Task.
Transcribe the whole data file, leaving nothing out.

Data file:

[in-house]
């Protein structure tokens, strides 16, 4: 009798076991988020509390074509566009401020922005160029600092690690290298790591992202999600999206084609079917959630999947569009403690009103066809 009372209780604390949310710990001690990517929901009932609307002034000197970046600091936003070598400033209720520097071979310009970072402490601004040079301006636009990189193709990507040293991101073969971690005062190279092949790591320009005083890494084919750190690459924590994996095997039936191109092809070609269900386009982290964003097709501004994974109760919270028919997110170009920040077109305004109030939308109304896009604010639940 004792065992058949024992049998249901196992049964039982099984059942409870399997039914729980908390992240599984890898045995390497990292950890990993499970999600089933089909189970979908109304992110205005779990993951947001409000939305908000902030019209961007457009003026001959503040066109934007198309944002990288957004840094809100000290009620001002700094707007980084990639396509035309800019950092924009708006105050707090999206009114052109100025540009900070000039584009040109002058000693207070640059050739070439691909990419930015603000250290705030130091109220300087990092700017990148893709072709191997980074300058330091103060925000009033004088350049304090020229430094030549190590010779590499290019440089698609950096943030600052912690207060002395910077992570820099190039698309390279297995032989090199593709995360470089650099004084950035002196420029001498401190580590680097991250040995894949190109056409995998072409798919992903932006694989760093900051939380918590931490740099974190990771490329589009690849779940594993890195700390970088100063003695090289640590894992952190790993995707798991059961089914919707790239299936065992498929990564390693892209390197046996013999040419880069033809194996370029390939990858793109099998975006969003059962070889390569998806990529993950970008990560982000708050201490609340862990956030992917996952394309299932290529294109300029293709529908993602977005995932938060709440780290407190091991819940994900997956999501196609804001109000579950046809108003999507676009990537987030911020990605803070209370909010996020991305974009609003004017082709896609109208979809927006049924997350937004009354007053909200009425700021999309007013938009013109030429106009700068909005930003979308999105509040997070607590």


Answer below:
[in-house]
């Protein structure tokens, strides 16, 4: 009798076991988020509390074509566009401020922005160029600092690690290298790591992202999600999206084609079917959630999947569009403690009103066809 009372209780604390949310710990001690990517929901009932609307002034000197970046600091936003070598400033209720520097071979310009970072402490601004040079301006636009990189193709990507040293991101073969971690005062190279092949790591320009005083890494084919750190690459924590994996095997039936191109092809070609269900386009982290964003097709501004994974109760919270028919997110170009920040077109305004109030939308109304896009604010639940 004792065992058949024992049998249901196992049964039982099984059942409870399997039914729980908390992240599984890898045995390497990292950890990993499970999600089933089909189970979908109304992110205005779990993951947001409000939305908000902030019209961007457009003026001959503040066109934007198309944002990288957004840094809100000290009620001002700094707007980084990639396509035309800019950092924009708006105050707090999206009114052109100025540009900070000039584009040109002058000693207070640059050739070439691909990419930015603000250290705030130091109220300087990092700017990148893709072709191997980074300058330091103060925000009033004088350049304090020229430094030549190590010779590499290019440089698609950096943030600052912690207060002395910077992570820099190039698309390279297995032989090199593709995360470089650099004084950035002196420029001498401190580590680097991250040995894949190109056409995998072409798919992903932006694989760093900051939380918590931490740099974190990771490329589009690849779940594993890195700390970088100063003695090289640590894992952190790993995707798991059961089914919707790239299936065992498929990564390693892209390197046996013999040419880069033809194996370029390939990858793109099998975006969003059962070889390569998806990529993950970008990560982000708050201490609340862990956030992917996952394309299932290529294109300029293709529908993602977005995932938060709440780290407190091991819940994900997956999501196609804001109000579950046809108003999507676009990537987030911020990605803070209370909010996020991305974009609003004017082709896609109208979809927006049924997350937004009354007053909200009425700021999309007013938009013109030429106009700068909005930003979308999105509040997070607590």